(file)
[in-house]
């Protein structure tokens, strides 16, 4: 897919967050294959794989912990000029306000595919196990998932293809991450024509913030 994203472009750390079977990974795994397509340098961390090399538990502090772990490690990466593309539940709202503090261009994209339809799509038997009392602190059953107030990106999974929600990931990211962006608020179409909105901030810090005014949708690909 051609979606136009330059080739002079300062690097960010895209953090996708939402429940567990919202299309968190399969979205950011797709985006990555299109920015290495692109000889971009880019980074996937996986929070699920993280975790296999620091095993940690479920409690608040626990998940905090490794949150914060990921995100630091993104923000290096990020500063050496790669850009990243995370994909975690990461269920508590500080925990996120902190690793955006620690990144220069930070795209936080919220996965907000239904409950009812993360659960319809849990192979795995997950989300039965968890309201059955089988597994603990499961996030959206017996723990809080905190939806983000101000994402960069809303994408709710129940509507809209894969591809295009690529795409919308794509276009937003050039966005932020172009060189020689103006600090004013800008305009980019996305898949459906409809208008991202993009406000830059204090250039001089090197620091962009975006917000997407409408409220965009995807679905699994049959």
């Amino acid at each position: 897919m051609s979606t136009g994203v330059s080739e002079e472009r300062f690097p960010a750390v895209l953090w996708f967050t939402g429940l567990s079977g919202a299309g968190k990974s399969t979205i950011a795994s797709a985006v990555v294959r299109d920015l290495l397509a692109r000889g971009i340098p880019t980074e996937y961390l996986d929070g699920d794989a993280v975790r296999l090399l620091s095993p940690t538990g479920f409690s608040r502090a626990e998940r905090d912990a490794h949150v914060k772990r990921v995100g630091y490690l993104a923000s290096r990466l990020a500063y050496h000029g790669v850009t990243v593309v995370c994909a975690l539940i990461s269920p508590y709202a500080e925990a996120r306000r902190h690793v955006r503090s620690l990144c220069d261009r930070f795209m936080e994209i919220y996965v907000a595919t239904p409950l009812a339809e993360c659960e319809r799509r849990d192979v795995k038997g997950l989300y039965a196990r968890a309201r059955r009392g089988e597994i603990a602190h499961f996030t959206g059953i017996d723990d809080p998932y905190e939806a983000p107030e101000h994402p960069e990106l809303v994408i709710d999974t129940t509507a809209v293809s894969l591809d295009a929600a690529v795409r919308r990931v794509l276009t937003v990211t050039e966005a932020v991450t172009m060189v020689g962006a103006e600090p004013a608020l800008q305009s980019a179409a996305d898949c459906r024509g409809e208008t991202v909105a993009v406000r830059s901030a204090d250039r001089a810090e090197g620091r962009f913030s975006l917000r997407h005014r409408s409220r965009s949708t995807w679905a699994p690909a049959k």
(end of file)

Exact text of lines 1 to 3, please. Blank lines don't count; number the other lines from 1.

[in-house]
């Protein structure tokens, strides 16, 4: 897919967050294959794989912990000029306000595919196990998932293809991450024509913030 994203472009750390079977990974795994397509340098961390090399538990502090772990490690990466593309539940709202503090261009994209339809799509038997009392602190059953107030990106999974929600990931990211962006608020179409909105901030810090005014949708690909 051609979606136009330059080739002079300062690097960010895209953090996708939402429940567990919202299309968190399969979205950011797709985006990555299109920015290495692109000889971009880019980074996937996986929070699920993280975790296999620091095993940690479920409690608040626990998940905090490794949150914060990921995100630091993104923000290096990020500063050496790669850009990243995370994909975690990461269920508590500080925990996120902190690793955006620690990144220069930070795209936080919220996965907000239904409950009812993360659960319809849990192979795995997950989300039965968890309201059955089988597994603990499961996030959206017996723990809080905190939806983000101000994402960069809303994408709710129940509507809209894969591809295009690529795409919308794509276009937003050039966005932020172009060189020689103006600090004013800008305009980019996305898949459906409809208008991202993009406000830059204090250039001089090197620091962009975006917000997407409408409220965009995807679905699994049959």
């Amino acid at each position: 897919m051609s979606t136009g994203v330059s080739e002079e472009r300062f690097p960010a750390v895209l953090w996708f967050t939402g429940l567990s079977g919202a299309g968190k990974s399969t979205i950011a795994s797709a985006v990555v294959r299109d920015l290495l397509a692109r000889g971009i340098p880019t980074e996937y961390l996986d929070g699920d794989a993280v975790r296999l090399l620091s095993p940690t538990g479920f409690s608040r502090a626990e998940r905090d912990a490794h949150v914060k772990r990921v995100g630091y490690l993104a923000s290096r990466l990020a500063y050496h000029g790669v850009t990243v593309v995370c994909a975690l539940i990461s269920p508590y709202a500080e925990a996120r306000r902190h690793v955006r503090s620690l990144c220069d261009r930070f795209m936080e994209i919220y996965v907000a595919t239904p409950l009812a339809e993360c659960e319809r799509r849990d192979v795995k038997g997950l989300y039965a196990r968890a309201r059955r009392g089988e597994i603990a602190h499961f996030t959206g059953i017996d723990d809080p998932y905190e939806a983000p107030e101000h994402p960069e990106l809303v994408i709710d999974t129940t509507a809209v293809s894969l591809d295009a929600a690529v795409r919308r990931v794509l276009t937003v990211t050039e966005a932020v991450t172009m060189v020689g962006a103006e600090p004013a608020l800008q305009s980019a179409a996305d898949c459906r024509g409809e208008t991202v909105a993009v406000r830059s901030a204090d250039r001089a810090e090197g620091r962009f913030s975006l917000r997407h005014r409408s409220r965009s949708t995807w679905a699994p690909a049959k």